I think I agree with what I understand of what you are saying. The problem for me is that we use very different language to point at similar phenomenon. In my language, people use common sense based on what they see at a particular time and in a particular space. It's a function of their biology and their unique personal history.
Until the internet unique personal history was bounded by time and space constraints. With the internet both barriers are quickly melting away. The result is that for the first time in history masses of people have the opportunity that was previously limited to various tops of various pyramids. They are exposed to fundamentally different world views of the same fundamental reality.
That fundamental reality is that we are all going to die. Every person on the planet has to deal with that existential reality. I think that he great historitcal divide on that central fact is between "East" and "West." My unique personal history comes from the great "EuroAmerican" tribe. The central meme of that tribe is that humans are fundamentally "evil." I don't pretend to understand the fundamental "Eastern" view, but my sense is that is not true in the great "Asian" tribe.
At any rate, the narrative I use is that people use common sense given what they see. What they see is produced by their interactions in small groups. The small groups join and separate into tribes. The tribes get larger and if successful formalize their world views into "the way we do things." Perhaps captured by the idea of conventional wisdom. As development continues that conventional wisdom becomes law. The law then effects masses of behavior for those subject to those laws.
At it's base decisions can be usefully understood as the result of a risk/benefit model. What makes it a bit counter intuitive is that decisions are based on minimizing risk not maximizing benefits. In natural language it could be captured by the notion that decisions are made on the basis of fear and greed. The real driver is fear.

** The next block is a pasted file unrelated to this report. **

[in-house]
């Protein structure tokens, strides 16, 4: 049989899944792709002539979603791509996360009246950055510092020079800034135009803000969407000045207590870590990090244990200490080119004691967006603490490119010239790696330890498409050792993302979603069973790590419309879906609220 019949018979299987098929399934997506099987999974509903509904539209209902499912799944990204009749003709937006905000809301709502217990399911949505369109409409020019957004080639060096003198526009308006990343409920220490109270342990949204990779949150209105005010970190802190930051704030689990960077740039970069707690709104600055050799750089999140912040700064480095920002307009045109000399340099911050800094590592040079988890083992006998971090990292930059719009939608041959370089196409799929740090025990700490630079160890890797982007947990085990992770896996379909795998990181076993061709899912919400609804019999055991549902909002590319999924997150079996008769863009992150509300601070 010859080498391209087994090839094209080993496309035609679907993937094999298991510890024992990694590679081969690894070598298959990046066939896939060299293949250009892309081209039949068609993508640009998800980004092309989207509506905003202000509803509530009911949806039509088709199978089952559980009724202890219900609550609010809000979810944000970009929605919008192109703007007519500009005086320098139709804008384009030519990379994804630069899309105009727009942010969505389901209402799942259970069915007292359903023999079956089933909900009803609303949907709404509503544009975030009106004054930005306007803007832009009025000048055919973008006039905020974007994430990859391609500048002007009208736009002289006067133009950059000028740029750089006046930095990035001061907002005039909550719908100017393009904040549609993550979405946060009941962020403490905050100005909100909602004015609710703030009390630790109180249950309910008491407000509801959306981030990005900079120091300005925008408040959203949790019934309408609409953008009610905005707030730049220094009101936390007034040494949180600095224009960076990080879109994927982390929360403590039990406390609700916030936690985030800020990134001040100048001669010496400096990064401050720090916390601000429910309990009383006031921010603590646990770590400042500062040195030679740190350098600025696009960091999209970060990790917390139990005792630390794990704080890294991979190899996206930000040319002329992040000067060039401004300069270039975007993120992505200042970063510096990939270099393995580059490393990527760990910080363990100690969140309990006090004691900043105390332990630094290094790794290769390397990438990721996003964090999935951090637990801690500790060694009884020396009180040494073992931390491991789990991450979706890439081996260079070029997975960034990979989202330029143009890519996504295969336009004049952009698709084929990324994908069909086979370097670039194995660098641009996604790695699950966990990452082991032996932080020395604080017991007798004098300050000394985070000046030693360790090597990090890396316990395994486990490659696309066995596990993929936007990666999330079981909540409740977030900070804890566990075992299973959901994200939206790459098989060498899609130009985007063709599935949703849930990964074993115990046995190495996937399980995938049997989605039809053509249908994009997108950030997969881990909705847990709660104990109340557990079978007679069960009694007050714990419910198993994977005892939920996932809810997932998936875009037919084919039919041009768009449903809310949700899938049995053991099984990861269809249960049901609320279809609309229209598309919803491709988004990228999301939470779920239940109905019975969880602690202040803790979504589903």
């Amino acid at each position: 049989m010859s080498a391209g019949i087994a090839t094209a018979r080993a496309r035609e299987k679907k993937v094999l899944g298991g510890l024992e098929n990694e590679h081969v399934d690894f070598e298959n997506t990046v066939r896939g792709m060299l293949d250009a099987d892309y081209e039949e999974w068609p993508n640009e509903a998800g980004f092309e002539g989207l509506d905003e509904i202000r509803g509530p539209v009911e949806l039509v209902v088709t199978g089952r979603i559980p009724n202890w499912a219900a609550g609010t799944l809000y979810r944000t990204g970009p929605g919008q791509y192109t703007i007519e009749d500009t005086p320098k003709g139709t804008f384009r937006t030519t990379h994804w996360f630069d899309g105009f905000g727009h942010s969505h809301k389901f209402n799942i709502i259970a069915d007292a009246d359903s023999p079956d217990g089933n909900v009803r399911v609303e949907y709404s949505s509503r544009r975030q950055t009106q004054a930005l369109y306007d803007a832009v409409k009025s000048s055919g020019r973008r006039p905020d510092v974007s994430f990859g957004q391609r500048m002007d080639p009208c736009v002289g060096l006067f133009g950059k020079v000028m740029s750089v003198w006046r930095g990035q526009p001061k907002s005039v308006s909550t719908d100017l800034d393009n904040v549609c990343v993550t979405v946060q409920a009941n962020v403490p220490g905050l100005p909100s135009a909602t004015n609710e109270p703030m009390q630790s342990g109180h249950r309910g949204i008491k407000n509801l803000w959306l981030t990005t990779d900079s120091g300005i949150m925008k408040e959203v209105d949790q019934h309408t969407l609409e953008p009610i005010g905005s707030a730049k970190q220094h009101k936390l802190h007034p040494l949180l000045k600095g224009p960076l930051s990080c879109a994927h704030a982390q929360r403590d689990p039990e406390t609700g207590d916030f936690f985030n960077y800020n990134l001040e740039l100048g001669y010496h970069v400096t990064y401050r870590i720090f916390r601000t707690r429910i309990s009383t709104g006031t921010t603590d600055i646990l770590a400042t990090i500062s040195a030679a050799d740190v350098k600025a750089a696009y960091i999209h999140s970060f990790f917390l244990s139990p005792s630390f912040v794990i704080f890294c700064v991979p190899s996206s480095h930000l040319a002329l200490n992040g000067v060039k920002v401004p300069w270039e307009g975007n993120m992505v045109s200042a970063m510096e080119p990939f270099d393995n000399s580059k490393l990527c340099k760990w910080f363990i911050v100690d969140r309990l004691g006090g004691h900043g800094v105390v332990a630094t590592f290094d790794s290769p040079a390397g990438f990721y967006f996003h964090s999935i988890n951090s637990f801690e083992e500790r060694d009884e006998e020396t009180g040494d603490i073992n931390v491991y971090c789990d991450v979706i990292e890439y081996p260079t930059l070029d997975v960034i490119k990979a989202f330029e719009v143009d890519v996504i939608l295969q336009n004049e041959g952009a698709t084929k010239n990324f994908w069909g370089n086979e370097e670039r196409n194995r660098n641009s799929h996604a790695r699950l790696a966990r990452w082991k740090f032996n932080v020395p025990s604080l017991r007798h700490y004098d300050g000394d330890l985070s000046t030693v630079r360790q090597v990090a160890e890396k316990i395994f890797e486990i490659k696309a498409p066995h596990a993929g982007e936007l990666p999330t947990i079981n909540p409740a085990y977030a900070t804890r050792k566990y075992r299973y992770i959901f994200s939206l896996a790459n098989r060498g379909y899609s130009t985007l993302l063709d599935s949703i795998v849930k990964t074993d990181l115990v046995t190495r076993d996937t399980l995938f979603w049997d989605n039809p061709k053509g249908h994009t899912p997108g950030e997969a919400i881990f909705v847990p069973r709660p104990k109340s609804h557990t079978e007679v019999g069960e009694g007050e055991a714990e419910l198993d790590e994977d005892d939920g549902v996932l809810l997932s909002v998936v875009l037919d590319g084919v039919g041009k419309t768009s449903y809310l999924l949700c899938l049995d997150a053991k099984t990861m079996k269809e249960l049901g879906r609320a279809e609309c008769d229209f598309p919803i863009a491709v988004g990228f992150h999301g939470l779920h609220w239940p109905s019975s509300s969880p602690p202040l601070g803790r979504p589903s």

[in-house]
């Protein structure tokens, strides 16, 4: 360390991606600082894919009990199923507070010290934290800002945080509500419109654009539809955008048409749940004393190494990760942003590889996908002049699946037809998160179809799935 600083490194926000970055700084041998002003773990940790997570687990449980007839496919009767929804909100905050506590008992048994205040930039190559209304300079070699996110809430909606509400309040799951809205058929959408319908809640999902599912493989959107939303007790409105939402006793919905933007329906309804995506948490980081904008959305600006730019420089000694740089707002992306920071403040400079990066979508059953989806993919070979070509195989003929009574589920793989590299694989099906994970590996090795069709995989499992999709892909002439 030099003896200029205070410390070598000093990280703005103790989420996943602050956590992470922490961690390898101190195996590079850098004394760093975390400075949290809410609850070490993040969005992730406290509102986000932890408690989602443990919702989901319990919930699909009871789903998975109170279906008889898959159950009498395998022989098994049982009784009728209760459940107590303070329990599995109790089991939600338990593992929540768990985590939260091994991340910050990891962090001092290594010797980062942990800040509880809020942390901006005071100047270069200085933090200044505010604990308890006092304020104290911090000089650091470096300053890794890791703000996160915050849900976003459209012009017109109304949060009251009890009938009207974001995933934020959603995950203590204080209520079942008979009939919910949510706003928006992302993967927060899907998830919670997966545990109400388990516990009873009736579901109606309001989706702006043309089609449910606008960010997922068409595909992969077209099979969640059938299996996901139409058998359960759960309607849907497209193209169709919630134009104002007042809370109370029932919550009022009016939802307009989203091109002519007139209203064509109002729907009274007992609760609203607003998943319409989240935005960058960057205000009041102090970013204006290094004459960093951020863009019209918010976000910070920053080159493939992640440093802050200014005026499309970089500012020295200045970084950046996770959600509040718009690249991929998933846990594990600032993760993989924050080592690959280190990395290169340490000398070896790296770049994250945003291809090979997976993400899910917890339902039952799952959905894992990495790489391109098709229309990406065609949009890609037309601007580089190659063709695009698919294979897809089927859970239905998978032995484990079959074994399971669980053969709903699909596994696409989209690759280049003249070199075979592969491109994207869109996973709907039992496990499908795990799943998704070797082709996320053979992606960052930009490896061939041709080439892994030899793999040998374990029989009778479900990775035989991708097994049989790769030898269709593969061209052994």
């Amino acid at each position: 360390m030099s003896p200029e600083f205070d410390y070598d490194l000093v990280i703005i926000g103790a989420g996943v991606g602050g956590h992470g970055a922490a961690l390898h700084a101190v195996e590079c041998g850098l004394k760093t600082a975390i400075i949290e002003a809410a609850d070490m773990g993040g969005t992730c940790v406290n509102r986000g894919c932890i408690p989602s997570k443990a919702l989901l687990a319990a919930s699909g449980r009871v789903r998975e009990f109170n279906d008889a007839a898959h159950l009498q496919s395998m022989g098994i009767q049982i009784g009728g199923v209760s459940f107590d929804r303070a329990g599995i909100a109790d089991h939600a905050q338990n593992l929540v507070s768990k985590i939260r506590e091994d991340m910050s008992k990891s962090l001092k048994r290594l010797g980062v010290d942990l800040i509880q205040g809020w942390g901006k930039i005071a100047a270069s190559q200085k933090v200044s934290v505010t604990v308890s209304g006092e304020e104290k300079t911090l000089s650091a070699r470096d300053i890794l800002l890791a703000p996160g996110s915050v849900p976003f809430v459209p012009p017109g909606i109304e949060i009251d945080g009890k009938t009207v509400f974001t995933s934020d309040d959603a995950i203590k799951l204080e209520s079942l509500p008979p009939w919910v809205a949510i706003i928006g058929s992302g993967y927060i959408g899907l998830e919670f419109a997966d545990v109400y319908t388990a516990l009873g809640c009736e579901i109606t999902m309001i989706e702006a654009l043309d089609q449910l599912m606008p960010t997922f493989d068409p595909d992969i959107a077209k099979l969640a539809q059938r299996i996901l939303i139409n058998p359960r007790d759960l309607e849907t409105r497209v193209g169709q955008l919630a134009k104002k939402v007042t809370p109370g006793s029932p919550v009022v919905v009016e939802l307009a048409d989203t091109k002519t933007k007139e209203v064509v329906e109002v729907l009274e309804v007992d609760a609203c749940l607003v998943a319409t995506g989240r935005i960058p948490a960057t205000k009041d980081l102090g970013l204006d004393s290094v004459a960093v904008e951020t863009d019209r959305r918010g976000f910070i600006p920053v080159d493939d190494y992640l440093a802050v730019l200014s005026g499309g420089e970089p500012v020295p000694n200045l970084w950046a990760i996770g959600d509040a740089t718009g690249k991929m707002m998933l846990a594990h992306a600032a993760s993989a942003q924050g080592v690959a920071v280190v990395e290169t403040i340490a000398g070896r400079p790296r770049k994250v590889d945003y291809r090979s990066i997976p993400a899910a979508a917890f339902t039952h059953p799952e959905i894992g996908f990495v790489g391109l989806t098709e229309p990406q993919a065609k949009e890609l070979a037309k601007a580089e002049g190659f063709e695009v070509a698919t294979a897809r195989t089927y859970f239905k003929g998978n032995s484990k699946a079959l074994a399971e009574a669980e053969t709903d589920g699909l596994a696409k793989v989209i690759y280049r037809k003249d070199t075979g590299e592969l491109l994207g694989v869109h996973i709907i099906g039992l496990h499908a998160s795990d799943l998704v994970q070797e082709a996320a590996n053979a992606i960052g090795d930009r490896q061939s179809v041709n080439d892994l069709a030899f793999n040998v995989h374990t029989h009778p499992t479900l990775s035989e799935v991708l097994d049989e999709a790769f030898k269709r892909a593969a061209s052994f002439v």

Since risks and benefits are the product of perception, what seems "stupid" or worse "irrational" from the outside turns out to be very "sensible" from the inside looking out. It points to the critical role played by empathy.
As more people comment we are saying the wide range of interpretations on the definition of common sense. Md Santo shared some scientific and more academic interpretations of what common sense could be and Michael J's comments define common sense from the user's POV.
What is common sense in action or design to me, may not be to you and vice-versa. (Reference my car's cup holders placed to block all my controls-my definition provides that no common sense was used in that design) Not only are we likely to have differing viewpoints on what common sense behavior is, but how the term should be defined itself.
If this is true with common sense, then what other terms are we perhaps, casually using with an assumed definition, a definition interpreted by us, which is very likely to have a different interpretation by someone else? What can we be doing to make sure we dig deep enough in asking the right sort of questions?